U.S. Department of State
Background Notes: Republic of Venezuela, September 1997
Released by the Bureau of Inter-American Affairs.
Official Name: Republic of Venezuela
Area: 912,050 sq. km. (352,143 sq. mi.); about the size of Texas and Oklahoma
Nationality: Noun and adjective--Venezuelan(s).
Type: Federal republic.
GDP (1996 est.): $65 billion.
U.S. relations with Venezuela are close. The two countries share a strong mutual commitment to democracy. As the U.S. number-one supplier of foreign oil, Venezuelan commercial ties are close. Major U.S. interests in Venezuela include protection and promotion of U.S. exports and investment; continuation of the economic reform program; preservation of constitutional democracy; closer counternarcotics cooperation; and maintaining access to a leading source of foreign petroleum.
The United States is Venezuela's most important trading partner, representing approximately half of both imports and exports. In turn, Venezuela is the U.S. third-largest export market in Latin America, purchasing U.S. machinery, transportation equipment, agricultural commodities, and auto parts. Venezuela's opening of its petroleum sector to foreign investment in 1996 created tremendous trade and investment opportunities for U.S. companies. The Department of State is committed to promoting the interests of U.S. companies in overseas markets. Contact information and a list of government publications can be found in the section "Other U.S. Government Contacts" toward the end of this document.
Venezuela is a minor source country for opium poppy and coca, but a major transit country for cocaine and heroin. Money laundering and judicial corruption are major concerns. The United States is working with Venezuela to combat drug trafficking. In FY1997, the United States allocated $600,000 for counternarcotics assistance and about $350,000 through the International Military Education and Training (IMET) program. In addition, the United States plans to deliver excess U.S. military equipment worth $12.25 million to the Venezuelan armed forces for counternarcotics use. There is no U.S. Agency for International Development (USAID) or Peace Corps mission in Venezuela.
Approximately 23,000 U.S. citizens living in Venezuela have registered with the U.S. embassy, an estimated three-quarters of them residing in the Caracas area. An estimated 12,000 U.S. tourists visit Venezuela annually. About 500 U.S. companies are represented in the country.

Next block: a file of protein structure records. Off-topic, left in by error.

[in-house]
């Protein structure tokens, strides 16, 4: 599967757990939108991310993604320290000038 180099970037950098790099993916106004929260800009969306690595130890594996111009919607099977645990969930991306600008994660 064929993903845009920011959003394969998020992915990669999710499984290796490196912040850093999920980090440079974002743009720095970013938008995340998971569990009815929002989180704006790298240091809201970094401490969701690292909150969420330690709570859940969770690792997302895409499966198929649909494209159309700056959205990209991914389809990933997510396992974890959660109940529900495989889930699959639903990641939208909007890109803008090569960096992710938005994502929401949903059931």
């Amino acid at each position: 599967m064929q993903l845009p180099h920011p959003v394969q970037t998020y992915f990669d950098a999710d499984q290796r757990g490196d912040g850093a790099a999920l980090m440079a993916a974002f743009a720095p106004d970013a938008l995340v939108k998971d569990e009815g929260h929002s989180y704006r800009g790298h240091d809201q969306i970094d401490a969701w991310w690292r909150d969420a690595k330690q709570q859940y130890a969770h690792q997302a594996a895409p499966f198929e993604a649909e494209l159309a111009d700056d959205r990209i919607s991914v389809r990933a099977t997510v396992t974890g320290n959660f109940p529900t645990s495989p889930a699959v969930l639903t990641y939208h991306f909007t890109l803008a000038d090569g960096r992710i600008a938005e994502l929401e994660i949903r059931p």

PEOPLE AND HISTORY
Most Venezuelans are of European, indigenous, and/or African descent. About 85% of the population lives in urban areas in the northern portion of the country. While almost half of Venezuela's land area lies south of the Orinoco River, this region contains only 5% of the population.
The indigenous peoples ranged from agriculturists to less advanced groups living on islands offshore. The first permanent Spanish settlement in South America--Nuevo Toledo--was established in Venezuela in 1522. However, Venezuela was a relatively neglected colony in the 1500s and 1600s as the Spaniards focused on extracting gold from other areas of their empire in the Americas.
The Venezuelans began to grow restive under colonial control toward the end of the 18th century. After several unsuccessful uprisings, the country achieved independence from Spain in 1821 under the leadership of its most famous son, Simon Bolivar. Venezuela, along with what are now Colombia, Panama, and Ecuador, was part of the Republic of Gran Colombia until 1830, when it separated and became a sovereign country.
Much of Venezuela's 19th century history was characterized by periods of political instability, dictatorial rule, and revolutionary turbulence. The first half of the 20th century was marked by periods of authoritarianism--including dictatorships from 1908-1935 and from 1950-1958. The Venezuelan economy shifted from a primarily agricultural orientation to one centered on petroleum production and export after the First World War.
Since the overthrow of Gen. Marcos Perez Jimenez in 1958, Venezuela has enjoyed an unbroken tradition of civilian democratic rule marked by the military's withdrawal from direct involvement in national politics. Until 1993, when Rafael Caldera won the presidential election on a coalition "Convergence" ticket, the presidency had passed back and forth between the country's main political parties, Accion Democratica (AD) and the Christian Democratic (COPEI) Party.
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